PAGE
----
2023 Queensland Football Hall of Fame – Ricco Butler

This story contains names deceased Aboriginal and Torres Strait Islander peoples.

Only two players in senior football across the country have won a major league best and fairest medal four times. Port Adelaide’s Russell Ebert, elevated to Legend status in the AFL Hall of Fame this year, won the SANFL’s Magarey Meal in 1971-74-76-80, and Swan Districts’ Bill Walker, another AFL Hall of Famer, won the WAFL’s Sandover Medal in 1965-66-67-70.

The Queensland equivalent to the two interstate giants of the game is Ricco Butler, a brilliant indigenous player from the Garbutt Magpies in Townsville who won three League medals, lost a fourth through suspension, and was runner-up in a fifth.

Described by ‘The Townsville Footballer’ as “a wingman/rover with uncanny ball control and a terrific burst of speed’, Butler emerged as a star of the Townsville Australian Football League when he played in Garbutt’s first premiership side in 1958. They kicked 8-0 (48) to beat South Townsville (41) in only their fourth season in the competition.

In 1959 Butler played in the Mt. Isa League, but in 1960 he returned to the Magpies, a club made up entirely of Aboriginal and Torres Strait Islander players, and to put together a career that, according to “More of the Kangaroo,” written by Murray Bird and Greg Parker, totalled more 300 senior games over 20 years.

The brilliant Butler won what at the time was known as the Howatson Medal as the League’s best and fairest player in 1961-64-67, and was runner-up in 1965 to South Townsville’s Terry Gould.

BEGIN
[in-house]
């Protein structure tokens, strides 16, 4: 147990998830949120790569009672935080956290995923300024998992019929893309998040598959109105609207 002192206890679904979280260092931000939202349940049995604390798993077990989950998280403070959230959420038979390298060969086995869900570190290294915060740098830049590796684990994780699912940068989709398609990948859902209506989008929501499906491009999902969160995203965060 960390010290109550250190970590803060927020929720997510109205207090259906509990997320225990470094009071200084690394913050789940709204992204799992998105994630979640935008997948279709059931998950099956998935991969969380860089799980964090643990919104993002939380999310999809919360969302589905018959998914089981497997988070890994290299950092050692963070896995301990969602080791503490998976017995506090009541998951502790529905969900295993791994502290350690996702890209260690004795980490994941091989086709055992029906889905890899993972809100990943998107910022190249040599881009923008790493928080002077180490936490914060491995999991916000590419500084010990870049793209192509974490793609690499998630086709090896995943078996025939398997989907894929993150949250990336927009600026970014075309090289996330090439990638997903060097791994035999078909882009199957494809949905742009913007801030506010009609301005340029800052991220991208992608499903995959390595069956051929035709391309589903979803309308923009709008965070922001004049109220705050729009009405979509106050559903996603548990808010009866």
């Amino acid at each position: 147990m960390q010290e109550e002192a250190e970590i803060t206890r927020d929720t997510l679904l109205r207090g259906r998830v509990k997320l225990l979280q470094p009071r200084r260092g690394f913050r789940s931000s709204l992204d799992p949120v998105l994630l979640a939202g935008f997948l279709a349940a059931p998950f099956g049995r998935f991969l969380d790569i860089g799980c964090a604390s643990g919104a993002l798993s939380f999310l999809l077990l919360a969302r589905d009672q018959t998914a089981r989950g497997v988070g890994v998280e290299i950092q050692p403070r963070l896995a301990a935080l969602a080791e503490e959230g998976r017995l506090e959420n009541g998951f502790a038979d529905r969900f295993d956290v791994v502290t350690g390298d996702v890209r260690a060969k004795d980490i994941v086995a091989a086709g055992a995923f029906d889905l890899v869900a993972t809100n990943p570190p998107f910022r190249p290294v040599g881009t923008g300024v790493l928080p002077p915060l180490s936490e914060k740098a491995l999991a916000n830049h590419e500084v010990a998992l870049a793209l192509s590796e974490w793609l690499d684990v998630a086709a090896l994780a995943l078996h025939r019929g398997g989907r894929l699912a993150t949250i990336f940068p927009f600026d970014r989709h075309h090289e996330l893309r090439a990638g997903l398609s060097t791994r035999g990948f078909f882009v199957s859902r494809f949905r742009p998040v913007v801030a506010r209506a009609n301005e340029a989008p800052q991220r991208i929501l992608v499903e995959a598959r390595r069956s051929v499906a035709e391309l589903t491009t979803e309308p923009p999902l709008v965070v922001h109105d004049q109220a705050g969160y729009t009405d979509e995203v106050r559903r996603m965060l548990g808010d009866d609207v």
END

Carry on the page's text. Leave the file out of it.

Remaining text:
In 1970, when the medal was renamed the J.L.Williams Medal after the founder of the League, he finished equal first in the vote count with Currajong’s Peter Cox but was ineligible due to a suspension.

He played in nine TFL grand finals for six premierships in 1958-61-62-64-65-66 and topped the League goal-kicking twice in 1961-67. He later coached Garbutt Magpies in 1977-78 but passed away on 26 March 1985 aged 49.

He was rated “the best player I’ve ever seen” by long-time Townsville journalist and former TFL publicity offer Alf Wilson, who broke the news of Butler’s pending Hall of Fame induction in the local press. “He wasn’t big but he was brave, skilful, quick and elusive … everything else.”

A proud Bandjan man who also excelled in rugby league, Butler was born in Ingham and was the father of four children – sons Lance (now 62), Hayden (59) and Norman (55), also played with the Magpies, and daughter Bernice (56). Brothers Russell, Bertie and Gully also played with Garbutt.

He was a cult figure among Magpies supporters, who out-numbered supporters of other clubs during his prime, and played at times with fellow 300-gamer Wally Tallis, father of Australian rugby league star Gordon Tallis.

Our Supporters